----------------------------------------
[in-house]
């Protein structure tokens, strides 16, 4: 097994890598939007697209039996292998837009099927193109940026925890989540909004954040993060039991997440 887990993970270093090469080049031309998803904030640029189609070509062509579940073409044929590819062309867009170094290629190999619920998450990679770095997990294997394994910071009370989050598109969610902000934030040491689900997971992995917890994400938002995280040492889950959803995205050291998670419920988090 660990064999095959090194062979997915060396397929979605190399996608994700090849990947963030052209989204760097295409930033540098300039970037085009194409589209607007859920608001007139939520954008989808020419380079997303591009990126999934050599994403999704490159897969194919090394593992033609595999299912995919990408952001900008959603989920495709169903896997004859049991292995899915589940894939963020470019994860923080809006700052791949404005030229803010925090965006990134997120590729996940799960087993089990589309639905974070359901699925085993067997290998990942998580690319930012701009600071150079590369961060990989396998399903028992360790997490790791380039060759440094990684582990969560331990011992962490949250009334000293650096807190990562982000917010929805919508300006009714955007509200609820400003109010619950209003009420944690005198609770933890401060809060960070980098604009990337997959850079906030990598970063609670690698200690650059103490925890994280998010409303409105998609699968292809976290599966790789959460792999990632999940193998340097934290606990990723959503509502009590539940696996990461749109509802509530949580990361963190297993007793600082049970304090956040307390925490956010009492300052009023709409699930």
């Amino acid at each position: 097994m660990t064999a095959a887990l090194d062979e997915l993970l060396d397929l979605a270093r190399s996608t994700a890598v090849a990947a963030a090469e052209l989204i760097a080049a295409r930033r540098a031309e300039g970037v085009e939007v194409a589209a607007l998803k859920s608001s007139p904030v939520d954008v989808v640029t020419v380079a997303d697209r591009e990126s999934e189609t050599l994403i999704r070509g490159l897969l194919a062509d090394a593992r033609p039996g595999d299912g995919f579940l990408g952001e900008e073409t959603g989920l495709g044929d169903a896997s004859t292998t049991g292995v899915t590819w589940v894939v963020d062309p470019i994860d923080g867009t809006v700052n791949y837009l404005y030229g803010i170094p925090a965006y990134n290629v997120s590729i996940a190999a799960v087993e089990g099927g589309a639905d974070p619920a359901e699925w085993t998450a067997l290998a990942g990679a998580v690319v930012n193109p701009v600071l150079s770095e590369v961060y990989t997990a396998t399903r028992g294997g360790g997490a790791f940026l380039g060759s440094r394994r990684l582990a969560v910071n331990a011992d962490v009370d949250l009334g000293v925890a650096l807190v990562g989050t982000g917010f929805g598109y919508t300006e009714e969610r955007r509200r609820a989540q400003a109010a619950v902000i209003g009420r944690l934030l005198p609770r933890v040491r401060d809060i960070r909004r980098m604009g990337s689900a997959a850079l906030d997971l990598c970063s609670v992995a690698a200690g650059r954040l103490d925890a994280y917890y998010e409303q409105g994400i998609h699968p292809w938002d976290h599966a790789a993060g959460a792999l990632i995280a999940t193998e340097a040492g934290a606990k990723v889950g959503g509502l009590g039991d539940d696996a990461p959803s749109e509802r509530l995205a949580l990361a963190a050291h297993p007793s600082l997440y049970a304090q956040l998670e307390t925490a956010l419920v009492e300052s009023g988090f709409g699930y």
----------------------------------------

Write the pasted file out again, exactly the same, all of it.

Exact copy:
[in-house]
């Protein structure tokens, strides 16, 4: 097994890598939007697209039996292998837009099927193109940026925890989540909004954040993060039991997440 887990993970270093090469080049031309998803904030640029189609070509062509579940073409044929590819062309867009170094290629190999619920998450990679770095997990294997394994910071009370989050598109969610902000934030040491689900997971992995917890994400938002995280040492889950959803995205050291998670419920988090 660990064999095959090194062979997915060396397929979605190399996608994700090849990947963030052209989204760097295409930033540098300039970037085009194409589209607007859920608001007139939520954008989808020419380079997303591009990126999934050599994403999704490159897969194919090394593992033609595999299912995919990408952001900008959603989920495709169903896997004859049991292995899915589940894939963020470019994860923080809006700052791949404005030229803010925090965006990134997120590729996940799960087993089990589309639905974070359901699925085993067997290998990942998580690319930012701009600071150079590369961060990989396998399903028992360790997490790791380039060759440094990684582990969560331990011992962490949250009334000293650096807190990562982000917010929805919508300006009714955007509200609820400003109010619950209003009420944690005198609770933890401060809060960070980098604009990337997959850079906030990598970063609670690698200690650059103490925890994280998010409303409105998609699968292809976290599966790789959460792999990632999940193998340097934290606990990723959503509502009590539940696996990461749109509802509530949580990361963190297993007793600082049970304090956040307390925490956010009492300052009023709409699930």
């Amino acid at each position: 097994m660990t064999a095959a887990l090194d062979e997915l993970l060396d397929l979605a270093r190399s996608t994700a890598v090849a990947a963030a090469e052209l989204i760097a080049a295409r930033r540098a031309e300039g970037v085009e939007v194409a589209a607007l998803k859920s608001s007139p904030v939520d954008v989808v640029t020419v380079a997303d697209r591009e990126s999934e189609t050599l994403i999704r070509g490159l897969l194919a062509d090394a593992r033609p039996g595999d299912g995919f579940l990408g952001e900008e073409t959603g989920l495709g044929d169903a896997s004859t292998t049991g292995v899915t590819w589940v894939v963020d062309p470019i994860d923080g867009t809006v700052n791949y837009l404005y030229g803010i170094p925090a965006y990134n290629v997120s590729i996940a190999a799960v087993e089990g099927g589309a639905d974070p619920a359901e699925w085993t998450a067997l290998a990942g990679a998580v690319v930012n193109p701009v600071l150079s770095e590369v961060y990989t997990a396998t399903r028992g294997g360790g997490a790791f940026l380039g060759s440094r394994r990684l582990a969560v910071n331990a011992d962490v009370d949250l009334g000293v925890a650096l807190v990562g989050t982000g917010f929805g598109y919508t300006e009714e969610r955007r509200r609820a989540q400003a109010a619950v902000i209003g009420r944690l934030l005198p609770r933890v040491r401060d809060i960070r909004r980098m604009g990337s689900a997959a850079l906030d997971l990598c970063s609670v992995a690698a200690g650059r954040l103490d925890a994280y917890y998010e409303q409105g994400i998609h699968p292809w938002d976290h599966a790789a993060g959460a792999l990632i995280a999940t193998e340097a040492g934290a606990k990723v889950g959503g509502l009590g039991d539940d696996a990461p959803s749109e509802r509530l995205a949580l990361a963190a050291h297993p007793s600082l997440y049970a304090q956040l998670e307390t925490a956010l419920v009492e300052s009023g988090f709409g699930y």